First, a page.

Washingtoniana Collection Energizes Scholarship on D.C.

This year’s Albert H. Small Symposium illustrates how historic collection benefits student and faculty research.

Albert H. Small (center) with speakers featured at this year's Small Symposium.
Albert H. Small (center) with speakers featured at this year's Small Symposium.
October 15, 2014
 
When the new George Washington University Museum and The Textile Museum opens in March 2015, its beautifully renovated Woodhull House will be home to Albert H. Small’s unparalleled trove of rare Washington maps, documents and other exceptional artifacts—and already, students and faculty are discovering just how much this historic collection will enrich research at GW.
 
Mr. Small, a 2009 recipient of the Presidential Humanities Medal, donated the Washingtoniana Collection to GW in 2011. Members of the university community celebrated how the collection has expanded scholarship and inspired cross-disciplinary collaborations across the university on Wednesday at the annual Albert H. Small Symposium, which coincided with Mr. Small’s 89th birthday.
 
Before donating the collection to GW, Mr. Small considered giving it to the National Museum of American History, the National Archives or the Library of Congress. Ultimately, he chose GW, where scholars could engage with the pieces of history he’d collected.
 
“Albert’s quest when collecting these items of historic significance wasn’t just to put them on the wall. But a priority he had was to share it with current generations and future generations,” said GW Trustee Robert G. Perry, B.S. ’70.
 
Mr. Small emphasized how proud he is to have GW build a museum that will showcase his collection. He hopes it will “enable students, teachers, visitors of the museum to learn about the capital of our country and the development of the city of Washington,” he said.
 
His wish already is coming true. In the museum studies department, Professor Barbara Brennan has used Mr. Small’s gift to create every budding designer’s dream assignment. In her classes, no lessons are simply gleaned from a textbook. Instead, she puts her students to work. Last semester, she co-taught a class with Professor Carl Gudenius and challenged students to design the first Washingtoniana exhibits that will be displayed at the new GW museum.
 
“It’s always my goal when I teach a class to have students design something that is actually going to be installed,” Dr. Brennan explained.
 
Nathalie Nelson, a graduate of the exhibition design certificate program, worked on “Seat of Empire: Planning Washington, 1790–1801,” which will open at the new museum in March. The show was curated by Professor of History Tyler Anbinder using historic maps and other images from the Washingtoniana collection. It chronicles the evolution of the city’s urban design. Ms. Nelson met with Mr. Small and interacted firsthand with the exhibit’s objects, an experience she said helped her fully understand the power of the Washingtoniana collection.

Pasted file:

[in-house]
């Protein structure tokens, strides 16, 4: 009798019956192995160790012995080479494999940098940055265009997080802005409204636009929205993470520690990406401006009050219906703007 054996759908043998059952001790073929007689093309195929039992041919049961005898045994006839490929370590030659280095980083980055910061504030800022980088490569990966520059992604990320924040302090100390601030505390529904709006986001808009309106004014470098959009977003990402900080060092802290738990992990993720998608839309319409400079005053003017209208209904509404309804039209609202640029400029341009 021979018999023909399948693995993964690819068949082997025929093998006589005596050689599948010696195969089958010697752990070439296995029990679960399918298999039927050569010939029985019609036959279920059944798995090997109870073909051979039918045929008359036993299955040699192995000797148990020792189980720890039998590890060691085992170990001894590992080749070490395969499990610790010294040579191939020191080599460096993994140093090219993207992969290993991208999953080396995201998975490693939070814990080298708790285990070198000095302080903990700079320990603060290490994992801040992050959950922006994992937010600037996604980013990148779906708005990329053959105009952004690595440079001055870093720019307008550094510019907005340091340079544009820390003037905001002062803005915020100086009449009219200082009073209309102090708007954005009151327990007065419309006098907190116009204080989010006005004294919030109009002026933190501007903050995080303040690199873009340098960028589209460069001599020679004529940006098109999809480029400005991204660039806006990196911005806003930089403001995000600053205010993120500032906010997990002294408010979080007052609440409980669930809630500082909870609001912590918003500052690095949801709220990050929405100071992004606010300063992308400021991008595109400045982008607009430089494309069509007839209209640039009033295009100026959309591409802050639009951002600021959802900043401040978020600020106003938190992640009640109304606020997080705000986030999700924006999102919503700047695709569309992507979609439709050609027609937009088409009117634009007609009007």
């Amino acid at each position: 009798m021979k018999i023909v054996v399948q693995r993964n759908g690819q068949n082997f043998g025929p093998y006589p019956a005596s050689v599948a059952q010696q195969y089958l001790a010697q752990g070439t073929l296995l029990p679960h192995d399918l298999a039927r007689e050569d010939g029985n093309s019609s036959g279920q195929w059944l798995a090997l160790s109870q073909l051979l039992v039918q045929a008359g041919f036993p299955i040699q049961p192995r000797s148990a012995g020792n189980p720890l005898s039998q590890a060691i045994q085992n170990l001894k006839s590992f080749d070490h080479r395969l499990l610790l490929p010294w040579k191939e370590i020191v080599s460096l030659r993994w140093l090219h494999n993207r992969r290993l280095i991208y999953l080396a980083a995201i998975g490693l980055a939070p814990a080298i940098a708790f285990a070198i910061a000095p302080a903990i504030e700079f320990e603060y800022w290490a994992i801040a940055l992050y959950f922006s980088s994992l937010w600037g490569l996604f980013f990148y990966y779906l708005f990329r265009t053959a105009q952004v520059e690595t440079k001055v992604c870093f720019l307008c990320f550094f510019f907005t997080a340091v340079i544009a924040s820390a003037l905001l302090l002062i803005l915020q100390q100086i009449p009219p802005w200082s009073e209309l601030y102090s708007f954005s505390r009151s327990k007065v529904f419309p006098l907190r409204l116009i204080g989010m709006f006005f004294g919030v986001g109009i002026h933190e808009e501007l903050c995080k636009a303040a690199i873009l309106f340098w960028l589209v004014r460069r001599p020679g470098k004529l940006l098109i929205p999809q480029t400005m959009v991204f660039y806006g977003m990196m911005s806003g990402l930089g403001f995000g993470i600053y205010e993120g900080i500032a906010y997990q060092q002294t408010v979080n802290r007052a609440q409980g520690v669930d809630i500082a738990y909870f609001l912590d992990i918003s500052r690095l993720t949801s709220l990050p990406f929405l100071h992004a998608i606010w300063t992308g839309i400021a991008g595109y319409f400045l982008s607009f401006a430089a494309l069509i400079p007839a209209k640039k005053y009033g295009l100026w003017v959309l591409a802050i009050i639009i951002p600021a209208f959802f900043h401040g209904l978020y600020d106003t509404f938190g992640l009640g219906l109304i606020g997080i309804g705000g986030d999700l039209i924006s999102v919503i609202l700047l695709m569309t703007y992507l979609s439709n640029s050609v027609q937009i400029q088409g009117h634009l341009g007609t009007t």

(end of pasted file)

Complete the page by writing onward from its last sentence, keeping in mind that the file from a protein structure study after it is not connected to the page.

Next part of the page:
Ms. Nelson, who is a foreign-born student, also noted that in addition to boosting her design expertise, working with the Washingtoniana collection better acquainted her to her new home in D.C.
 
“I had just been here for a brief time, and I didn’t know much about the city I lived in, but thanks to the collection, I learned a lot,” Ms. Nelson said.
 
That emphasis on Washington scholarship is one of the most significant attributes of the collection for urban historian and Professor of History Christopher Klemek. He thanked Mr. Small for “a whole spirit of excitement descending on the campus right now,” and said the new museum already is promoting conversations about urban studies. 
 
“As a member of the history department, I’m really delighted to tap into the possibilities that abound now, thanks to you,” Dr. Klemek told Mr. Small.
 
Dr. Klemek explained that he wanted to lead a class where students could contribute research to the broader D.C. community. So last spring, he came up with a plan for his “Washington, D.C.: History, Culture, Politics” course. Rather than collecting papers that would languish in his filing cabinet, Dr. Klemek instructed his students to create DigitalDC, a permanent online exhibition where the general public can learn about specific areas of Foggy Bottom.
 
Junior Nicholas DiNella and Ryan Jones, a high school student attending GW through the Early College Program, both used the Washingtoniana collection to conduct research for Digital DC. Using the collection’s maps, Mr. Jones discovered that the Watergate Complex between 25th and 27th streets Northwest was once used as an industrial and manufacturing hub during the city’s early years. 
 
Mr. DiNella described how he used primary documents to chronicle the history of Foggy Bottom’s Square 54 area, where Whole Foods is located today. An 1865 stenciling from the Washingtoniana Collection provided some context. It helped him figure out that Square 54 once housed Camp Fry, a temporary military base established during the Civil War.
 
Columbian College of Arts and Sciences Dean Ben Vinson III provided closing remarks, thanking Mr. Small for giving students the opportunity to lean more about Washington. 
 
“Hopefully, today is a small gift back in return to you for your gift to us. Happy birthday,” Dr. Vinson said. 
 

Albert H. Small receives a gift from GW President Steven Knapp on his 89th birthday.

 

 

Small Symposium

2014 Albert H. Small Symposium